The Louisiana Public Service Commission has opened a proceeding allowing the general public to file comments on AT&T’s merger with T-Mobile USA, but has stopped short of beginning an investigation into the deal.
Commission spokesman Colby Cook said the state would make recommendations to federal regulators based on the comments it receives on the deal.
“If there’s a majority negative response, the staff may recommend we’re not in favor of it, but these kinds of mergers are overseen by the FCC and FTC,” Cook said.
The state’s decision to open comments on AT&T’s massive $39 billion buyout of T-Mobile came after Sprint petitioned Louisiana state officials to investigate the deal.
Sprint today also filed a formal request with the California Public Utility Commission asking it to investigate the deal. In documents obtained by Wireless Week, Sprint slams AT&T’s service in California and reiterated warnings that the company’s takeover of T-Mobile would dramatically reduce the competitiveness of the state’s wireless service.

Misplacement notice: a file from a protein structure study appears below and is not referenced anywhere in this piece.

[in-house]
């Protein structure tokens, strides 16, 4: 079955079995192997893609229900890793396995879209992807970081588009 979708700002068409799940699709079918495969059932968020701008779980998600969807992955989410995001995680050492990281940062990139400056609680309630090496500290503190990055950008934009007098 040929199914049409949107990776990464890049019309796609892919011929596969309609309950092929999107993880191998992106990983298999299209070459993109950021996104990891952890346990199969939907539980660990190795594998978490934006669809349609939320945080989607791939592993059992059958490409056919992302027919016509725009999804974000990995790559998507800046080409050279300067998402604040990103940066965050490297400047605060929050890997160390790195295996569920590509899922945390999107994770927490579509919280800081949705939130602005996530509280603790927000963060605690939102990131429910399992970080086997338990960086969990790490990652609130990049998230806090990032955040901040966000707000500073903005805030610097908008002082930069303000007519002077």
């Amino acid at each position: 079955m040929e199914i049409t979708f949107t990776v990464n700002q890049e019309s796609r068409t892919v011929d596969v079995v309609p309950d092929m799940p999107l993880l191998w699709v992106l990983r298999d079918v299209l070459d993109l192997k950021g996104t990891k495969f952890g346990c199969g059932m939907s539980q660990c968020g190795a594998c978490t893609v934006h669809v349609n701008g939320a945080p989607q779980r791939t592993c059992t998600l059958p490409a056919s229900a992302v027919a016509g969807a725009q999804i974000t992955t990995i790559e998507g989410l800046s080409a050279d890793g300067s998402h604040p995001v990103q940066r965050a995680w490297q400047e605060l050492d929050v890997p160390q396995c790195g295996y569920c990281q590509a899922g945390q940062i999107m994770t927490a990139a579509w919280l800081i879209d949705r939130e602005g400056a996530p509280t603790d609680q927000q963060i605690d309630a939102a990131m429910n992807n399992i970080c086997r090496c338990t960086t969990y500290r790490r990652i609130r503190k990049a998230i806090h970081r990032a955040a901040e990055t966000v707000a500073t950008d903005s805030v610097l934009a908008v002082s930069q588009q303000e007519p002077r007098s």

“The proposed transaction will impose substantial harm on wireless consumers in California,” Sprint attorney Stephen Kukta said in a letter to John Leutza, director of the California Public Utilities Commission’s communications division. “It will do so by removing this country’s fourth largest national CMRS provider from the marketplace, resulting in higher prices, fewer choices, less competition and, as a result, significantly less incentive for innovation.”
AT&T shot back at Sprint, pointing out that the acquisition would allow it to expand LTE service to more than a million more California residents.
“Sprint’s letter to the CPUC merely reiterates substantially the same unfounded accusations it has been peddling to the press, to Congress, and to the FCC,” AT&T said in a statement. “We’re confident that the FCC and DOJ, after a full review of the facts, will determine that this transaction will be good for consumers, for workers, and for the economy.”
AT&T and Sprint are also duking it out with the West Virginia Public Utilities Commission about whether the state should open an investigation into the deal. Sprint wants the state to inspect how the merger would affect residents; AT&T claims the review is unnecessary and blasted Sprint for its lack of WiMAX coverage in the state.